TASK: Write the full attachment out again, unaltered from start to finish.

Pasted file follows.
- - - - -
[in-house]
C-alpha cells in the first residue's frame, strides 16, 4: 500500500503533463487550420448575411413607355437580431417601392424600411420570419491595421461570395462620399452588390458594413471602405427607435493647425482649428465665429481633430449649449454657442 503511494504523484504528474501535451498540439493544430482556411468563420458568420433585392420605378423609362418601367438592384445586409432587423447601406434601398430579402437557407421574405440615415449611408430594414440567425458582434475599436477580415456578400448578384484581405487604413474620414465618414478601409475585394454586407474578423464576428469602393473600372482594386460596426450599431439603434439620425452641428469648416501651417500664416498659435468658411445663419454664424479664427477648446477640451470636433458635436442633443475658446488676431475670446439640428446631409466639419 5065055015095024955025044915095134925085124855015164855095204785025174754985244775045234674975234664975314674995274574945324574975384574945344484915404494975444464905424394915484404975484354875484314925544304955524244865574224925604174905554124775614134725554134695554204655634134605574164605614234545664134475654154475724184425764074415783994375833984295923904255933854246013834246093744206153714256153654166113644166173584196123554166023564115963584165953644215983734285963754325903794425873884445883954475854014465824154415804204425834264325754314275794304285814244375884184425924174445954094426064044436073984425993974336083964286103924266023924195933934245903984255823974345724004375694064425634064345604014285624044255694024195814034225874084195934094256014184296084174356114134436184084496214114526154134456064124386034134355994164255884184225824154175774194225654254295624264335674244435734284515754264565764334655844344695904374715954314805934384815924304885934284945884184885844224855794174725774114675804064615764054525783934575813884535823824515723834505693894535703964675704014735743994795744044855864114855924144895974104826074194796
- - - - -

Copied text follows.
[in-house]
C-alpha cells in the first residue's frame, strides 16, 4: 500500500503533463487550420448575411413607355437580431417601392424600411420570419491595421461570395462620399452588390458594413471602405427607435493647425482649428465665429481633430449649449454657442 503511494504523484504528474501535451498540439493544430482556411468563420458568420433585392420605378423609362418601367438592384445586409432587423447601406434601398430579402437557407421574405440615415449611408430594414440567425458582434475599436477580415456578400448578384484581405487604413474620414465618414478601409475585394454586407474578423464576428469602393473600372482594386460596426450599431439603434439620425452641428469648416501651417500664416498659435468658411445663419454664424479664427477648446477640451470636433458635436442633443475658446488676431475670446439640428446631409466639419 5065055015095024955025044915095134925085124855015164855095204785025174754985244775045234674975234664975314674995274574945324574975384574945344484915404494975444464905424394915484404975484354875484314925544304955524244865574224925604174905554124775614134725554134695554204655634134605574164605614234545664134475654154475724184425764074415783994375833984295923904255933854246013834246093744206153714256153654166113644166173584196123554166023564115963584165953644215983734285963754325903794425873884445883954475854014465824154415804204425834264325754314275794304285814244375884184425924174445954094426064044436073984425993974336083964286103924266023924195933934245903984255823974345724004375694064425634064345604014285624044255694024195814034225874084195934094256014184296084174356114134436184084496214114526154134456064124386034134355994164255884184225824154175774194225654254295624264335674244435734284515754264565764334655844344695904374715954314805934384815924304885934284945884184885844224855794174725774114675804064615764054525783934575813884535823824515723834505693894535703964675704014735743994795744044855864114855924144895974104826074194796